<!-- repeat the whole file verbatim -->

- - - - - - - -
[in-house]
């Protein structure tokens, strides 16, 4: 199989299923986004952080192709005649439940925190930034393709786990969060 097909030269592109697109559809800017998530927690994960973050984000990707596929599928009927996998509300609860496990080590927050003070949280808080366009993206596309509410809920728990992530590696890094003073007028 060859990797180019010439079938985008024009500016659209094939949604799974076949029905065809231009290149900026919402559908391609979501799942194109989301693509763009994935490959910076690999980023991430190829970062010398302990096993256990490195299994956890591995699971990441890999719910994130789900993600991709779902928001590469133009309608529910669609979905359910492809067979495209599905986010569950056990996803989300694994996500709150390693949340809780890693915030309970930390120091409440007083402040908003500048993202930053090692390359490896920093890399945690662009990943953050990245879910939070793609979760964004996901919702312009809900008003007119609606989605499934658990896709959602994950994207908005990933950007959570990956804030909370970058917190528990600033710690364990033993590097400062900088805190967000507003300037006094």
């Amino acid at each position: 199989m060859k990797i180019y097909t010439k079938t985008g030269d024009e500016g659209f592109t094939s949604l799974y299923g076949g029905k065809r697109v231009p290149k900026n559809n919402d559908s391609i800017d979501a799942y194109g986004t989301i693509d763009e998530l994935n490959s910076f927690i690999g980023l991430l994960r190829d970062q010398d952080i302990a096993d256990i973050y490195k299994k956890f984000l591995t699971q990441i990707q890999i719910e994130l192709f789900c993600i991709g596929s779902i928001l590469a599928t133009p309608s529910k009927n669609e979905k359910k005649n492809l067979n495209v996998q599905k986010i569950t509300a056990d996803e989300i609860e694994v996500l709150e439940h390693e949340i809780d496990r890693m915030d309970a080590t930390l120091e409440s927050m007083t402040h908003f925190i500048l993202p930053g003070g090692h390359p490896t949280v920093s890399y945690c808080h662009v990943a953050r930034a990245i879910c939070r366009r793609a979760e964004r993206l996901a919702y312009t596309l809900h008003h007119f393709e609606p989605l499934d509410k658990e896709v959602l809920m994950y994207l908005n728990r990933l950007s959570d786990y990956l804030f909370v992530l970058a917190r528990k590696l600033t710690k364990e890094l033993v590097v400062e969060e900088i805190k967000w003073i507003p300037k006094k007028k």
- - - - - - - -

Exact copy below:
[in-house]
């Protein structure tokens, strides 16, 4: 199989299923986004952080192709005649439940925190930034393709786990969060 097909030269592109697109559809800017998530927690994960973050984000990707596929599928009927996998509300609860496990080590927050003070949280808080366009993206596309509410809920728990992530590696890094003073007028 060859990797180019010439079938985008024009500016659209094939949604799974076949029905065809231009290149900026919402559908391609979501799942194109989301693509763009994935490959910076690999980023991430190829970062010398302990096993256990490195299994956890591995699971990441890999719910994130789900993600991709779902928001590469133009309608529910669609979905359910492809067979495209599905986010569950056990996803989300694994996500709150390693949340809780890693915030309970930390120091409440007083402040908003500048993202930053090692390359490896920093890399945690662009990943953050990245879910939070793609979760964004996901919702312009809900008003007119609606989605499934658990896709959602994950994207908005990933950007959570990956804030909370970058917190528990600033710690364990033993590097400062900088805190967000507003300037006094």
């Amino acid at each position: 199989m060859k990797i180019y097909t010439k079938t985008g030269d024009e500016g659209f592109t094939s949604l799974y299923g076949g029905k065809r697109v231009p290149k900026n559809n919402d559908s391609i800017d979501a799942y194109g986004t989301i693509d763009e998530l994935n490959s910076f927690i690999g980023l991430l994960r190829d970062q010398d952080i302990a096993d256990i973050y490195k299994k956890f984000l591995t699971q990441i990707q890999i719910e994130l192709f789900c993600i991709g596929s779902i928001l590469a599928t133009p309608s529910k009927n669609e979905k359910k005649n492809l067979n495209v996998q599905k986010i569950t509300a056990d996803e989300i609860e694994v996500l709150e439940h390693e949340i809780d496990r890693m915030d309970a080590t930390l120091e409440s927050m007083t402040h908003f925190i500048l993202p930053g003070g090692h390359p490896t949280v920093s890399y945690c808080h662009v990943a953050r930034a990245i879910c939070r366009r793609a979760e964004r993206l996901a919702y312009t596309l809900h008003h007119f393709e609606p989605l499934d509410k658990e896709v959602l809920m994950y994207l908005n728990r990933l950007s959570d786990y990956l804030f909370v992530l970058a917190r528990k590696l600033t710690k364990e890094l033993v590097v400062e969060e900088i805190k967000w003073i507003p300037k006094k007028k």